As one of the most common cancers worldwide, breast cancer places an extraordinary burden on the populations of African ancestry. Common SNPs in the TERT-CLPTM1L locus have been reported to be associated with several types of cancer, including breast cancer. We sought to investigate whether the previously reported common single nucleotide polymorphisms (SNPs) in the TERT-CLPTM1L locus could also contribute to the breast cancer risk in women of African ancestry. We genotyped eleven SNPs in 2,892 women of African descent but were unable to detect any significant association between TERT-CLPTM1L SNPs and their predispositions for breast cancer risk. Given the differences in linkage disequilibrium patterns across populations, our findings suggest that larger independent studies from diverse populations are expected to evaluate the importance of the TERT-CLPTM1L locus in breast cancer.
TERT-CLPTM1L; single nucleotide polymorphism; association; breast cancer; African ancestry
Familial testicular germ cell tumours (TGCTs) and bilateral TGCTs comprise 1–2% and 5% of all TGCTs, respectively, but their genetic basis remains largely unknown.
To investigate the contribution of known testicular cancer risk variants in familial and bilateral TGCTs.
Methods and results
The study genotyped 106 single nucleotide polymorphisms (SNPs) in four regions (BAK1, DMRT1, KITLG, TERT-CLPTM1L) previously identified from genome-wide association studies of TGCT, including risk single nucleotide polymorphisms (SNPs) rs210138 (BAK1), rs755383 (DMRT1), rs4635969 (TERT-CLPTM1L) in 97 cases with familial TGCT and 22 affected individuals with sporadic bilateral TGCT as well as 871 controls. Using a generalised estimating equations method that takes into account blood relationships among cases, the associations with familial and bilateral TGCT were analysed. Three previously identified risk SNPs were found to be associated with familial and bilateral TGCT (rs210138: OR 1.80, CI 1.35 to 2.41, p = 7.03×10−5; rs755383: OR 1.67, CI 1.23 to 2.22, p=6.70×10−4; rs4635969: OR 1.59, CI 1.16 to 2.19, p=4.07×10−3). Evidence for a second independent association was found for an SNP in TERT (rs4975605: OR 1.68, CI 1.23 to 2.29, p=1.24×10−3). Another association with an SNP was identified in KITLG (rs2046971: OR 2.33, p=1.28×10−3); this SNP is in high linkage disequilibrium (LD) with reported risk variant rs995030.
This study provides evidence for replication of recent genome-wide association studies results and shows that variants in or near BAK1, DMRT1, TERT-CLPTM1L, and KITLG predispose to familial and bilateral TGCT. These findings imply that familial TGCT and sporadic TGCT share a common genetic basis.
We carried out a genome-wide association study of lung cancer (3,259 cases and 4,159 controls), followed by replication in 2,899 cases and 5,573 controls. Two uncorrelated disease markers at 5p15.33, rs402710 and rs2736100 were detected by the genome-wide data (P = 2 × 10-7 and P = 4 × 10-6) and replicated by the independent study series (P = 7 × 10-5 and P = 0.016). The susceptibility region contains two genes, TERT and CLPTM1L, suggesting that one or both may have a role in lung cancer etiology.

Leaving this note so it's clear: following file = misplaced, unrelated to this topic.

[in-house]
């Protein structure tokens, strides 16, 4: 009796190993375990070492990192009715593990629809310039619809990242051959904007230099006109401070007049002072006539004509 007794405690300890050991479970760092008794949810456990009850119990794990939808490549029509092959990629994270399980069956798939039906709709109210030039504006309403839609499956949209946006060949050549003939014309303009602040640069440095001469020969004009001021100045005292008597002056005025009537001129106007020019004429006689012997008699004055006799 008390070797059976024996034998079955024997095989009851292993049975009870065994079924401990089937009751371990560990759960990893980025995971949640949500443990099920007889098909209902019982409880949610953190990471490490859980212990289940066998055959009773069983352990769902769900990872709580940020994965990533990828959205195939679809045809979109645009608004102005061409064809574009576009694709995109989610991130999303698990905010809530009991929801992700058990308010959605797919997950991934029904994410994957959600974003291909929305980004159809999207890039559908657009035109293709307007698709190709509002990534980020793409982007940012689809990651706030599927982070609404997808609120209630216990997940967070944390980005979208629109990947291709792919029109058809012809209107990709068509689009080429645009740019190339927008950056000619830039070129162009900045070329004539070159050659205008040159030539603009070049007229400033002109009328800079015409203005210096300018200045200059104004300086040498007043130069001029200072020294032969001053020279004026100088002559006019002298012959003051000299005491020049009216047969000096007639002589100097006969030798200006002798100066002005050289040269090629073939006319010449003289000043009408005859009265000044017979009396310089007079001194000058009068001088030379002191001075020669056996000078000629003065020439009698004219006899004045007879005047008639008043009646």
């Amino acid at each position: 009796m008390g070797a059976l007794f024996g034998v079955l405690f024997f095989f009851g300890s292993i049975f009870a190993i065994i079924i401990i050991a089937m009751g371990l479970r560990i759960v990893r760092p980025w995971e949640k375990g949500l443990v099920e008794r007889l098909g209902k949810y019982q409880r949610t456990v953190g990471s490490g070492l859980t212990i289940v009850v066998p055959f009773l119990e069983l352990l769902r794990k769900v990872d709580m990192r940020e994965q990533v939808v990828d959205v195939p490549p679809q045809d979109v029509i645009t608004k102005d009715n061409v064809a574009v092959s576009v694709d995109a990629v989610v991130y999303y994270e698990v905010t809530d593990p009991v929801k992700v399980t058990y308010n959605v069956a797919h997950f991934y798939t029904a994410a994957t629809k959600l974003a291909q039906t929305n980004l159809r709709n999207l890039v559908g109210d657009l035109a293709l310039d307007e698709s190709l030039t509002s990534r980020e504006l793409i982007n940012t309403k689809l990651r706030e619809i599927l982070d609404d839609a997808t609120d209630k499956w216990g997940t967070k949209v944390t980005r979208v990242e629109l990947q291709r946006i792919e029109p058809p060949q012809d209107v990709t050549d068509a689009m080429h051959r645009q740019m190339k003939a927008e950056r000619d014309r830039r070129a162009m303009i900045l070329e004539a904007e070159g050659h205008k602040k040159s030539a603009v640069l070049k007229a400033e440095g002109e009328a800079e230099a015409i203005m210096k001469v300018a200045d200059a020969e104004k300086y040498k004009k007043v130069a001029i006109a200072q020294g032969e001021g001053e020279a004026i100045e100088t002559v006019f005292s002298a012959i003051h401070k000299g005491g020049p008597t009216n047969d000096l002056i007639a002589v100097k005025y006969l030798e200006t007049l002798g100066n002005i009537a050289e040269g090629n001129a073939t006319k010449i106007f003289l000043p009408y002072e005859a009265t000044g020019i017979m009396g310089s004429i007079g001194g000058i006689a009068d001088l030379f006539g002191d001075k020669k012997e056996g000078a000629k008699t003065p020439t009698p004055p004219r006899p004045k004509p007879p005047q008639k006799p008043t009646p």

Genetic factors play important roles in lung cancer susceptibility. In this study, we replicated the association of 5p15.33 and 6p21.33 with familial lung cancer. Taking into account the previously identified genetic susceptibility variants on 6q23-25/RGS17 and 15q24-25.1, we further determined the cumulative association of these four genetic regions and the population attributable risk percent of familial lung cancer they account for.
One hundred ninety-four case patients and 219 cancer-free control subjects from the Genetic Epidemiology of Lung Cancer Consortium were used for the association analysis. Each familial case was chosen from one high-risk lung cancer family that has three or more affected members. Single nucleotide polymorphisms (SNP) on chromosomal regions 5p15.33, 6p21.33, 6q23-25/RGS17, and 15q24-25.1 were assessed for their associations with familial lung cancer. The cumulative association of the four chromosomal regions with familial lung cancer was evaluated with the use of a linear logistic model. Population attributable risk percent was calculated for each SNP using risk ratio.
SNP rs31489 showed the strongest evidence of familial lung cancer association on 5p15.33 (P = 2 × 10−4; odds ratio, 0.57; 95% confidence interval, 0.42-0.77), whereas rs3117582 showed a weak association on 6p21.33 (P = 0.09; odds ratio, 1.47; 95% confidence interval, 0.94-2.31). Analysis of a combination of SNPs from the four regions provided a stronger cumulative association with familial lung cancer (P = 6.70 × 10−6) than any individual SNPs. The risk of lung cancer was increased to 3- to 11-fold among those subjects who had at least one copy of risk allele at each region compared with subjects without any of the risk factors. These four genetic regions contribute to a total of 34.6% of familial lung cancer in smokers.
The SNPs in four chromosomal regions have a cumulative and significant association with familial lung cancer and account for about one-third of the population attributable risk for familial lung cancer.